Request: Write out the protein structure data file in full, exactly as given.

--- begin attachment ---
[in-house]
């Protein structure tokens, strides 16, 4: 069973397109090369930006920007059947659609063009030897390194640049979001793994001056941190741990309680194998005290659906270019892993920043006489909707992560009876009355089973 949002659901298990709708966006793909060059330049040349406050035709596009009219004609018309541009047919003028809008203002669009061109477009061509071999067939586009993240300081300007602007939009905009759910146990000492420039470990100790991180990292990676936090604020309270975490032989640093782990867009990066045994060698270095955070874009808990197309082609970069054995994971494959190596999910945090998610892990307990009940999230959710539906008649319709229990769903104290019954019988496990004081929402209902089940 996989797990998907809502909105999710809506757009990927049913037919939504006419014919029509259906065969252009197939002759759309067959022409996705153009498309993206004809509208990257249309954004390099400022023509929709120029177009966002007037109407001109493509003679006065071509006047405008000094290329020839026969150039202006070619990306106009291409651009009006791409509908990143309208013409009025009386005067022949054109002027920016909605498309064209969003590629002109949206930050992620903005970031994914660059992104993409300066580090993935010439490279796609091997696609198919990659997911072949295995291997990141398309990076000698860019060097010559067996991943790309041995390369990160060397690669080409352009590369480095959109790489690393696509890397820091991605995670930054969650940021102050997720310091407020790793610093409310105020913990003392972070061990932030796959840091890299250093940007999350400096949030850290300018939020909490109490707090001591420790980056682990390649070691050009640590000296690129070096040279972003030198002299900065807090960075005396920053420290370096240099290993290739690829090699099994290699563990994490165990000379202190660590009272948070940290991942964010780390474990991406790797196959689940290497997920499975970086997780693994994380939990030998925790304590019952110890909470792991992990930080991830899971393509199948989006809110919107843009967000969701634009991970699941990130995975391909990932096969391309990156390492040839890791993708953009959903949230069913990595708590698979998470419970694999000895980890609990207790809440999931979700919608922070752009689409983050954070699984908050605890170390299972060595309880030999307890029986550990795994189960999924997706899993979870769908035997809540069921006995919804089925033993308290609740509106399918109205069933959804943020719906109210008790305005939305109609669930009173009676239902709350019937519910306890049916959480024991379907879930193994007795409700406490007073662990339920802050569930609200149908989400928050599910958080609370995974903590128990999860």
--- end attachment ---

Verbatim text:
[in-house]
């Protein structure tokens, strides 16, 4: 069973397109090369930006920007059947659609063009030897390194640049979001793994001056941190741990309680194998005290659906270019892993920043006489909707992560009876009355089973 949002659901298990709708966006793909060059330049040349406050035709596009009219004609018309541009047919003028809008203002669009061109477009061509071999067939586009993240300081300007602007939009905009759910146990000492420039470990100790991180990292990676936090604020309270975490032989640093782990867009990066045994060698270095955070874009808990197309082609970069054995994971494959190596999910945090998610892990307990009940999230959710539906008649319709229990769903104290019954019988496990004081929402209902089940 996989797990998907809502909105999710809506757009990927049913037919939504006419014919029509259906065969252009197939002759759309067959022409996705153009498309993206004809509208990257249309954004390099400022023509929709120029177009966002007037109407001109493509003679006065071509006047405008000094290329020839026969150039202006070619990306106009291409651009009006791409509908990143309208013409009025009386005067022949054109002027920016909605498309064209969003590629002109949206930050992620903005970031994914660059992104993409300066580090993935010439490279796609091997696609198919990659997911072949295995291997990141398309990076000698860019060097010559067996991943790309041995390369990160060397690669080409352009590369480095959109790489690393696509890397820091991605995670930054969650940021102050997720310091407020790793610093409310105020913990003392972070061990932030796959840091890299250093940007999350400096949030850290300018939020909490109490707090001591420790980056682990390649070691050009640590000296690129070096040279972003030198002299900065807090960075005396920053420290370096240099290993290739690829090699099994290699563990994490165990000379202190660590009272948070940290991942964010780390474990991406790797196959689940290497997920499975970086997780693994994380939990030998925790304590019952110890909470792991992990930080991830899971393509199948989006809110919107843009967000969701634009991970699941990130995975391909990932096969391309990156390492040839890791993708953009959903949230069913990595708590698979998470419970694999000895980890609990207790809440999931979700919608922070752009689409983050954070699984908050605890170390299972060595309880030999307890029986550990795994189960999924997706899993979870769908035997809540069921006995919804089925033993308290609740509106399918109205069933959804943020719906109210008790305005939305109609669930009173009676239902709350019937519910306890049916959480024991379907879930193994007795409700406490007073662990339920802050569930609200149908989400928050599910958080609370995974903590128990999860």